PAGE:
Milšped did not respond to questions about this transaction, including whether part of the payment they received from SNS was forwarded to the company Ridzone Creative

Serbia’s State Audit Institution (DRI) also noted in its audit of SNS’s financial report that the party paid Milšped for the transport of goods from China, their storage, and the cost of domestic transport. The audit report also notes that the party possesses over 24,000 vests in stock, but fails to mention any other promotional materials.

When we requested more information and documents from the DRI, they referred us to their publicly available report and stated that the documents submitted by SNS during audit proceedings are kept confidential.

In response to CINS’s question about whether it investigated the payment to Milšped, the Anti-Corruption Agency stated that they reviewed SNS’s entire annual financial report for that year and found no irregularities, so they did not request additional information from the party. 

“The audit has determined that all expenses from the supplier Milšped were reflected in the report of the political entity, that they were paid from the current account of the political party, and that there were no discrepancies in the data presented in the political party’s report with turnover per account,” the agency said. 

Lawyer Tupanjac says the party’s declarations raise questions over whether they were trying to hide firms in their supply chain.

“Such a high payment to Milšped, which is not normally involved in sales of promotional material but in transport, should have been an indicator for the Agency to investigate in more detail,” he told CINS. 

He also said that he doesn’t recall political parties in Serbia ever importing anything.

Ridzone Creative and the Romanian businessman

Ridzone Creative is listed as the exporter of the promotional material, but the company’s actual operations casts doubt on this claim. According to Romania’s business register, the firm’s primary activity since its establishment in 2015 has been producing television programs. 

According to media reports, Ridzone Creative has also been named as a company of interest in a wide-ranging corruption case launched in 2019 by the National Anti-Corruption Directorate (DNA), which is investigating the relationship between commercial firms and the Romanian Social Democratic Party, currently governing as part of a coalition. 

The DNA told a journalist from the Romanian Public Record, part of the international journalism network OCCRP, that the investigation is ongoing and no one has been formally charged yet.

Ridzone Creative is owned by Catrinel Maria Gheorghe. Public Record obtained information tying her to companies associated with Romanian businessman and former Social Democratic Party MP Sebastian Ghiță. Ghiță was granted asylum in Serbia while fleeing corruption charges in his country.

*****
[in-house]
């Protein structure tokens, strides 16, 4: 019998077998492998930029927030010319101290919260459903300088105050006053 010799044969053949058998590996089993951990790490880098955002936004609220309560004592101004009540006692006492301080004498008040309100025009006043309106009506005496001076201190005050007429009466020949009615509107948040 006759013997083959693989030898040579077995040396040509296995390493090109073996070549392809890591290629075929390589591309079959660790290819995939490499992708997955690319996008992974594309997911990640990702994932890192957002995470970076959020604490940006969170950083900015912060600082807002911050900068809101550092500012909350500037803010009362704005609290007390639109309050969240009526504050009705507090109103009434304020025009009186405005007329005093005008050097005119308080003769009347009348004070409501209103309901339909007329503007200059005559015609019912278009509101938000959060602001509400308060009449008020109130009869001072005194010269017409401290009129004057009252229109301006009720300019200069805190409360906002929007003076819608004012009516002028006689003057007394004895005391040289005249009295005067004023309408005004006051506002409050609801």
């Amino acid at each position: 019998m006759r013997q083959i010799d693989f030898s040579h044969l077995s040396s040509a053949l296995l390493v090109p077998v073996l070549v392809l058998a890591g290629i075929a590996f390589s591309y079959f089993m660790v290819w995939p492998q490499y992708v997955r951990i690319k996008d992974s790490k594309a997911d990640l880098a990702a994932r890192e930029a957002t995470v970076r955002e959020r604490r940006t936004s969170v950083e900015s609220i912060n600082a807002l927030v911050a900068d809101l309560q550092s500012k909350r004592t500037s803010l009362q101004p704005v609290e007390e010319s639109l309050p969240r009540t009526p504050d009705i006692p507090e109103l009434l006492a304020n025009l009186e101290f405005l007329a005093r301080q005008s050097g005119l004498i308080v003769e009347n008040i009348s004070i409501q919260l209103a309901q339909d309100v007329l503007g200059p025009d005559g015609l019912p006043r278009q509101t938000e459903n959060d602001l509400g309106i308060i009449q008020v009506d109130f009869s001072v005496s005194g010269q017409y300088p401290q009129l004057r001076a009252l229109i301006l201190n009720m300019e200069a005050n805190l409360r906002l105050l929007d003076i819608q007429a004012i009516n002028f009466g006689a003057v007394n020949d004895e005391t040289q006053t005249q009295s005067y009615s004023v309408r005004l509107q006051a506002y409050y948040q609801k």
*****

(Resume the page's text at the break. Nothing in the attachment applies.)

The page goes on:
Ridzone Creative’s address, located in the Romanian city of Ploiești, north of the capital Bucharest, suggests further connections between Ghiță and Catrinel. 

Companies where Ghiță previously had an ownership stake have used this address, and three other firms in which Catrinel had shares have also listed this as their address.


The building at this address, which was previously owned by companies linked to Ghiță, was seized in 2013 by the Office of the European Public Prosecutor’s Office (EPPO) in Romania as part of an investigation into a possible 16-million-dollar fraud related to six EU-funded IT projects. The prosecution has not named the specific firms involved in this case.

In 2015, Catrinel became the owner of another similarly named company, Ridzone Computers, which owns Romania TV, suspected to be under Ghiță’s control. 

During that year, he was officially charged in a fraud case involving European Union funds. In the document presenting charges against Ghiță, Romanian prosecutors stated that in August 2012, when he was running for an MP seat, he transferred all his company shares to relatives or other people close to him. Ridzone Computers was one of 54 companies that Romanian institutions claimed were directly or indirectly controlled by Ghiță.

Romania’s prosecution confirmed that the case is ongoing, but it is unclear whether Ghiță is still a suspect. 

After fleeing Romania to Serbia in 2017, Ghiță himself suggested in a YouTube video that he was connected to the television company, saying he “refused to hand it over” to authorities.

Catrinel Maria Gheorghe did not respond to requests for comment. 

Ghiță was arrested in Belgrade in 2017 when he was wanted by Romanian authorities on charges including bribery, extortion, and buying influence, for which he was later acquitted.

He was also under investigation over allegations that former prime minister Victor Ponta had helped him become an MP in exchange for paying 220,000 EUR to cover the costs of a visit by former British prime minister Tony Blair. That case was later dismissed.

While Serbian institutions were deciding on Ghiță’s extradition, Victor Ponta received Serbian citizenship in early January 2018. He told Romanian news agency Agerpres that since 2016, he had been an honorary adviser to the President of Serbia and the then president of the Serbian Progressive Party, Aleksandar Vučić.

Shortly after, in June 2018, the Asylum Office of the Ministry of Internal Affairs granted Ghiță asylum. The Higher Court in Belgrade subsequently refused his extradition.

Ghiță has successfully challenged Romania’s extradition requests, and the last one was dropped in 2019, although he still faces active cases in Romania related to money laundering and bribery.

In court in Belgrade, he stated that he plans to do business in Serbia if granted asylum. Since then, he has rarely appeared in the media.